8. Now it will ask to “Add an action for your scenario” You should now choose the “Add an action to this service” button listed next to the service name you created in the previous step. This assigns your new scenario to your new service.
9. A data box will open asking you for your “Get” or “Post” method (we use the Get method although this seems counter-intuitive). For recording all our Evaporometer data into your Google sheet you need to link your variable names listed in your Google App Script to the names listed in our Arduino sketch. Formatting the names correctly in the Pushingbox API will accomplish this linking task.
Copy and paste the following string into your box.
Note: STATEMENT BEGINS WITH ” ? ” TO INDICATE “GET”
The result should look like as follows (roughly, as the data string shown in the image is slightly out of date, but the rest is correct), but with your own scenario name and Device ID number:
*Make sure to copy your “DeviceID” string that will be generated after setting up the service, you will need it for both preliminary testing in the next step, and later for the Arduino Sketch in Part 4.*
Step Three- Testing API and Google Spreadsheet
Before we move on to the last step, in which we program the Adafruit Feather 32u4 with LoRa Radio Module and complimentary Ethernet Feather Wing which will log data through the web, it would be helpful to test that everything we have done thus far is correct. If we wait to complete the hardware portion then the cause of any errors may be more difficult to track down. Fortunately, we have a simple method of testing our code so far. We can just directly enter some hard-coded pseudo-data into our web browsers address bar and check that our Google sheet is being updated correctly. Here is an example of what you might copy and paste into your browsers address bar.
If you like you can even re-enter new fake data with different values for subsequent rows, however, remember you only have a 1,000 requests per day from Pushingbox.com so don’t go crazy! If this procedure did not update your spreadsheet then go back and review Parts 1 -3 of this instructional for errors before attempting Part 4. Congratulations if you have made it this far, the worst is over! (it took me about a dozen times to get all the previous steps correct) Update – the modification of this process and the Google Script since the initial writing of this blog post were primarily to simplify these steps
Step Four – Hardware Set-up and Arduino Sketches
After confirming you were able to push some hard-coded pseudo-data directly from your browser onto your Google Sheet you are now ready for the next step which involves sending data directly from the Feather 32u4 and complimentary Ethernet Feather Wing to Google via Pushingbox over an Ethernet connection. Before you can upload and run the included Arduino sketch to the Feather Board you must complete the following three steps.
1. Wiring the Feather 32u4 board to the Ethernet FeatherWing: a guide on how to do this can be found on the adafruit website here, as well as one of my previous posts, found here.
2. There are a few steps to set up your Arduino IDE to work with your Feather 32u4 board.. These steps include downloading the necessary libraries and configuring the Arduino IDE (1.6.4 or later) with the correct Feather Board package. Many of you will have already installed all the software you need, for those that have not, below are links to retrieve the needed libraries and the Feather 32u4 board support package.
The two required libraries for our particular sketch:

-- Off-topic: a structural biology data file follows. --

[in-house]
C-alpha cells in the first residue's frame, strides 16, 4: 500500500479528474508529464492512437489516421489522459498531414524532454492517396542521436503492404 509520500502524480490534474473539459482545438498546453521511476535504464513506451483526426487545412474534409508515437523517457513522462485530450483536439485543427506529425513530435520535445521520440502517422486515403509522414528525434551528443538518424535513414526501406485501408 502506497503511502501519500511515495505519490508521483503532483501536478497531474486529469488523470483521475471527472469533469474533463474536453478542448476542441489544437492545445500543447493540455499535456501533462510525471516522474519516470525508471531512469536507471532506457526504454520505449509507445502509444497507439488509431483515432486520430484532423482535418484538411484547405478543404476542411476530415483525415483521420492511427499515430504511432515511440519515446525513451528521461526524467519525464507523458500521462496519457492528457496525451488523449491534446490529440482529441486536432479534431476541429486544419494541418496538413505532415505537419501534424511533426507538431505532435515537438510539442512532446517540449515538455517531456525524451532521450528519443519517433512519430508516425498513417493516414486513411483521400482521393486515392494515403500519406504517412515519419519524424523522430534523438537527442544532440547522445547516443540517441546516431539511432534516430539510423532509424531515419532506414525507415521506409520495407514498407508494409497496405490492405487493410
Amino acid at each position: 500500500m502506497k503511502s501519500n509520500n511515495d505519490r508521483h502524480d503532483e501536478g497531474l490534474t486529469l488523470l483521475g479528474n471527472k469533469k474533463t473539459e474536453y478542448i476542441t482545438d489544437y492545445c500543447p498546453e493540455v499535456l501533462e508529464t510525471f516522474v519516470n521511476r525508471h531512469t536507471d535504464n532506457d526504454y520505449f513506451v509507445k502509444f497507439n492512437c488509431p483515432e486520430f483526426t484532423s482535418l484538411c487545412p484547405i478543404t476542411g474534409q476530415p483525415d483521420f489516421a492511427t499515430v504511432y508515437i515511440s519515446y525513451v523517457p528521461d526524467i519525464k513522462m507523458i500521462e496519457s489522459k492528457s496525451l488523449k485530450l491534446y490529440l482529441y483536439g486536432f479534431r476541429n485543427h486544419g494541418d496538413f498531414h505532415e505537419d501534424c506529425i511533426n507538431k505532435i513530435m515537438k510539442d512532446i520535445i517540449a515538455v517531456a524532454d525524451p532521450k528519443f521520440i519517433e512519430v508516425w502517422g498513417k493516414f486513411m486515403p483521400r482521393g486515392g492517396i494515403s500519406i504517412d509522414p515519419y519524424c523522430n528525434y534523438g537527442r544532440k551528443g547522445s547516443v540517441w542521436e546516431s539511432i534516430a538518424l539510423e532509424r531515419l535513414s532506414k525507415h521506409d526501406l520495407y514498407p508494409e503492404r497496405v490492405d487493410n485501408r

3. You are now ready for the final step of the project, you need to copy and paste the included Arduino sketch, customize it for your device, and then upload the sketch onto your Feather 32u4 board and Ethernet FeatherWing. Update – that sketch is now out of date, refer to the Loom Library instead for the corresponding updated code and process.
A) Your MAC Address (Found in Ethernet packaging)
B) Your Static IP address (May need to be given by IT admins)
C) Your Pushing box Device ID (devid)
That’s it, you’re done! If everything was completed correctly your output will look something like the picture below:
– Tom DeBell, Beginning Researcher Support Program Researcher
A bug in the water sampler’s electronics has come and gone throughout the iterations of our design: the valves would reset intermittently when the pump motor was operating. First we moved the pump from the same shift register as the valves to its own dedicated MOSFET. We added a small capacitor for mild noise. The problem disappeared until later iterations. Then, we changed the MOSFET to a dedicated H-Bridge motor controller from Adafruit, equipped with its own 22uF and .1uF decoupling capacitors. The problem disappeared until we used a larger pump in a later iteration. So we talked to Jim Wagner about it and he cleared things up for us.
It turns out that brushed DC motors create a lot of noise, which is exactly as we expected but did not know how to fix. The brushes in the motors cause irregular noise in the power lines with pulse widths too small to pick up on a multimeter, but quite easy to see using an oscilloscope. I hooked up the arduino’s 5V pin and ground to a probe and ran the system under the conditions that would cause the valves to reset. The scope was set to trigger on a falling edge lower than 3.04v. Sure enough, the initially-open valve closed and water forced its way through the flush valve after building pressure.
Look a little closer at the oscilloscope:
The 5V rail dropped to nearly 0V for about a microsecond, more than enough time to drop the SCLR line to fall to a low state and reset the shift registers. This explains why the valves were resetting! It wasn’t just this one instance, either; the valve continuously reset as the command “V1 1” to open it was sent, and the oscilloscope was continuously triggering due to a falling edge like the one in the picture as long as the pump was running.
OK. We had already added a 100 uF capacitor between the Arduino’s VIN (12V) and GND pins. I removed that and bumped it up to 1000uF, reconnected the system to the oscilloscope and ran the test again, this time with similar but notably different results.
The valves were still resetting, and the oscilloscope was triggering often, but the voltage never dropped below 2V. A small victory, surely, however the problem remained. I decided to add a 100uF capacitor between the 5V and GND pins in addition to the capacitor that I had already attached between the 12V and GND. A retest resulted in the valves resetting after 8 seconds of stability, but the magnitude of the noise was still the same: